Although it’s very rare, preeclampsia-related death is a risk; it is responsible for an estimated 10 to 15 percent of maternal deaths worldwide.

The fetus faces risks, too, including impaired growth, preterm delivery and even death. Infants born to people with preeclampsia may be at an increased risk of blindness, epilepsy, learning disorders and cerebral palsy.

Understand the treatments

The most effective way to reduce the risks to both parent and fetus is to deliver the baby. If you’ve reached at least 37 weeks without serious preeclampsia-related symptoms, your HCP may choose to induce delivery—though if symptoms are severe, your HCP may recommend induction as early as 34 weeks. Preeclampsia typically goes away in the days and weeks following delivery.

If the condition is detected early in the pregnancy, however, delivery may not be feasible.

"Preeclampsia with severe features is managed differently," Guggenheim explains. "Those patients are typically hospitalized, and we would deliver them when the risks outweigh the benefits of keeping the patient pregnant."

If your HCP deems early delivery unsafe, they may recommend bed rest or hospitalization, so the pregnancy can be monitored closely. They may also prescribe medications such as blood-pressure lowering drugs, anticonvulsant medicine to prevent seizures and corticosteroids to improve liver and platelet function and promote fetal lung maturation.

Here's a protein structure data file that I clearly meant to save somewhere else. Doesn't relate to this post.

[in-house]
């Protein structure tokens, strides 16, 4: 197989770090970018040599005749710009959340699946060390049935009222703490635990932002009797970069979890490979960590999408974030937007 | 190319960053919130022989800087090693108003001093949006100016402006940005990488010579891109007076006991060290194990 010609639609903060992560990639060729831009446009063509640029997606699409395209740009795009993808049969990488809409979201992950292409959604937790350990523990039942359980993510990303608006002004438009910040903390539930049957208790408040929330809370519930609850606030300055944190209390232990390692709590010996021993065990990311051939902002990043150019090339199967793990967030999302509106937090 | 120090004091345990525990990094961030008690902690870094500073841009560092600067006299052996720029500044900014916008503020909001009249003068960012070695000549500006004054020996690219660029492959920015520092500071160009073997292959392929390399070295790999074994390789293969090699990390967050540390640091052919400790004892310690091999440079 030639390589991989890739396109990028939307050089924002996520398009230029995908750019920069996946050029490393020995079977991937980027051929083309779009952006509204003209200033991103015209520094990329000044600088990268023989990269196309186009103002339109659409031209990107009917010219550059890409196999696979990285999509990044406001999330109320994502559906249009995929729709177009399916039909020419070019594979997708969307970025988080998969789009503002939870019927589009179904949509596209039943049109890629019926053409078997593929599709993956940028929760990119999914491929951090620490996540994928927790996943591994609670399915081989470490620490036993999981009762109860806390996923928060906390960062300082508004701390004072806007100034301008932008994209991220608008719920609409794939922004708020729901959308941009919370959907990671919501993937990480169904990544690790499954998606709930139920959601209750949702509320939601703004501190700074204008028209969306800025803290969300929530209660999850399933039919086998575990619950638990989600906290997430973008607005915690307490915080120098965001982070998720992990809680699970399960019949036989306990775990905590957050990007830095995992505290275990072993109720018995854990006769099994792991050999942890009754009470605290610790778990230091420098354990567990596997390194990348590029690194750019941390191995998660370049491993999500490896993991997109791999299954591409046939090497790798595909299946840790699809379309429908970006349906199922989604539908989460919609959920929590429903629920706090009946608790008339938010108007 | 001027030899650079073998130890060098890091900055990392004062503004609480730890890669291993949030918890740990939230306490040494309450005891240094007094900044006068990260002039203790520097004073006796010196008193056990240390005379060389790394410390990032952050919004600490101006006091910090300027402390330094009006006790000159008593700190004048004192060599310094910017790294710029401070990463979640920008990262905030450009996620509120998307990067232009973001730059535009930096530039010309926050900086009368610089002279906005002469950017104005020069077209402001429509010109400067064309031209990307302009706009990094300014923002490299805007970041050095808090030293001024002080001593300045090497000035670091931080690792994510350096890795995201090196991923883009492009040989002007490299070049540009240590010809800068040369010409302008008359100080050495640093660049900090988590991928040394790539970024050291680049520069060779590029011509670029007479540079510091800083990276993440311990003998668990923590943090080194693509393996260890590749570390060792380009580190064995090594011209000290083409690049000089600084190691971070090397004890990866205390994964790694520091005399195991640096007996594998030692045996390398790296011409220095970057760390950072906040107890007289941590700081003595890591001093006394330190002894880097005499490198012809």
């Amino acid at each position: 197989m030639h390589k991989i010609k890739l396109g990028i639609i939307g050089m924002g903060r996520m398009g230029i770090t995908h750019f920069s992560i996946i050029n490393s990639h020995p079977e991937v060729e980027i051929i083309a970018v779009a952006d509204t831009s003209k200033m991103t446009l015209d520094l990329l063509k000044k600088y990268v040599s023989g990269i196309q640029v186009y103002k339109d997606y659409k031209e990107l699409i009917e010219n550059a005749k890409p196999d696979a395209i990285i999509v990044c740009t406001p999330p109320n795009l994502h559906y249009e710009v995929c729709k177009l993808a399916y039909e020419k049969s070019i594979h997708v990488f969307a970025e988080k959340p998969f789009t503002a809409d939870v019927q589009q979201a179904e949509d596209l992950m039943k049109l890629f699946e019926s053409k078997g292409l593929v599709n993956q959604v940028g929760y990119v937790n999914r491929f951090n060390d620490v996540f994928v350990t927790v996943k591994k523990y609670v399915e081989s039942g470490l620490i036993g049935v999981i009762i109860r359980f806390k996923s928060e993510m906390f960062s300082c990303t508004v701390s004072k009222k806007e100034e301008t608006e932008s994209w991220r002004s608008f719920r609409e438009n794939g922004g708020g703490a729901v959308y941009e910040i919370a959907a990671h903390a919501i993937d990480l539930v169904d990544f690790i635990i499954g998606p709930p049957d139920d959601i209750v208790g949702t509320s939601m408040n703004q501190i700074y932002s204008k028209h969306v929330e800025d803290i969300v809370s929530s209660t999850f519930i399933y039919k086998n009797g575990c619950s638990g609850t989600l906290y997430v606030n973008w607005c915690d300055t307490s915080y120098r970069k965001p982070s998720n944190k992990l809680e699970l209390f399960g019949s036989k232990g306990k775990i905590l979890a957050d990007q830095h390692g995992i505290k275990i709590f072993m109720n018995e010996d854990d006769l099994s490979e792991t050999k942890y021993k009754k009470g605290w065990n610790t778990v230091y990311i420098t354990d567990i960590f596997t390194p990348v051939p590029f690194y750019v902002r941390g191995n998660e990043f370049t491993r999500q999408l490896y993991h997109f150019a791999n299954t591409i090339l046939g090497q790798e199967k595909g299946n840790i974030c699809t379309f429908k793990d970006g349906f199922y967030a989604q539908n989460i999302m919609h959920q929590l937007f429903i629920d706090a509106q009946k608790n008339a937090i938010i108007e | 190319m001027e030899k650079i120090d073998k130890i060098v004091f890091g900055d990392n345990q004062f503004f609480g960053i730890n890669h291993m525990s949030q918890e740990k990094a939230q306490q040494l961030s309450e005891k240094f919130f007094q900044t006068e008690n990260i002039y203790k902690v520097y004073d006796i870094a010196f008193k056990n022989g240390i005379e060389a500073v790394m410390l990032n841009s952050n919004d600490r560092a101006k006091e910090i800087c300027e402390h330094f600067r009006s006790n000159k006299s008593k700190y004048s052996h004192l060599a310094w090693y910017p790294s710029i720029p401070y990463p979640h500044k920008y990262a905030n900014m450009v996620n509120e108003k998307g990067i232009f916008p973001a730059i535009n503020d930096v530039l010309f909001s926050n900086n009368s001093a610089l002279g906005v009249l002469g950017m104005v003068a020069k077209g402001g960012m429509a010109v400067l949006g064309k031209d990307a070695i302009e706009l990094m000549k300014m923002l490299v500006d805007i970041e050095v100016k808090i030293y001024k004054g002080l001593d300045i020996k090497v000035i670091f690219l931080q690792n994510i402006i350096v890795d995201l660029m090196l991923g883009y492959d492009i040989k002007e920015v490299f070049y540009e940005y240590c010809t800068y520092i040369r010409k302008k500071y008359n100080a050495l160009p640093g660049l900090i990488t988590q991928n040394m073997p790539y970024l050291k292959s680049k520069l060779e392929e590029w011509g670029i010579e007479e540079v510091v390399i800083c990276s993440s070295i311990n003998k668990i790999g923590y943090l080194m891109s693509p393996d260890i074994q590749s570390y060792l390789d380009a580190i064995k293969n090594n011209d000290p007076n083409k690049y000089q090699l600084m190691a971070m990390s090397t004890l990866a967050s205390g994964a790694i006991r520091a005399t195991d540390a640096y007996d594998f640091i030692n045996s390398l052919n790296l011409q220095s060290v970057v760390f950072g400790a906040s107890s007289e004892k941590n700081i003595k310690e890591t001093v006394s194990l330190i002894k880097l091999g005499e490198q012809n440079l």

Recognize the post-delivery risks

Although rare, new parents can develop postpartum preeclampsia within days of delivery or even up to six weeks or more after giving birth. This can occur even without high blood pressure during pregnancy. If you have recently given birth and experience severe headaches, changes in vision or vision loss, upper abdominal pain or decreased urination, call 911 or notify your HCP immediately.

Postpartum preeclampsia and preeclampsia that persists after giving birth can pose serious risks to you and your baby. It requires immediate treatment to decrease the risk of seizures, organ damage and stroke. The condition can be treated with the same medications as preeclampsia during pregnancy, which prevent seizures and lower blood pressure. Your HCP may also recommend more frequent blood pressure monitoring.

Article sources open article sources

Mayo Clinic. Preeclampsia. Last reviewed April 15, 2022.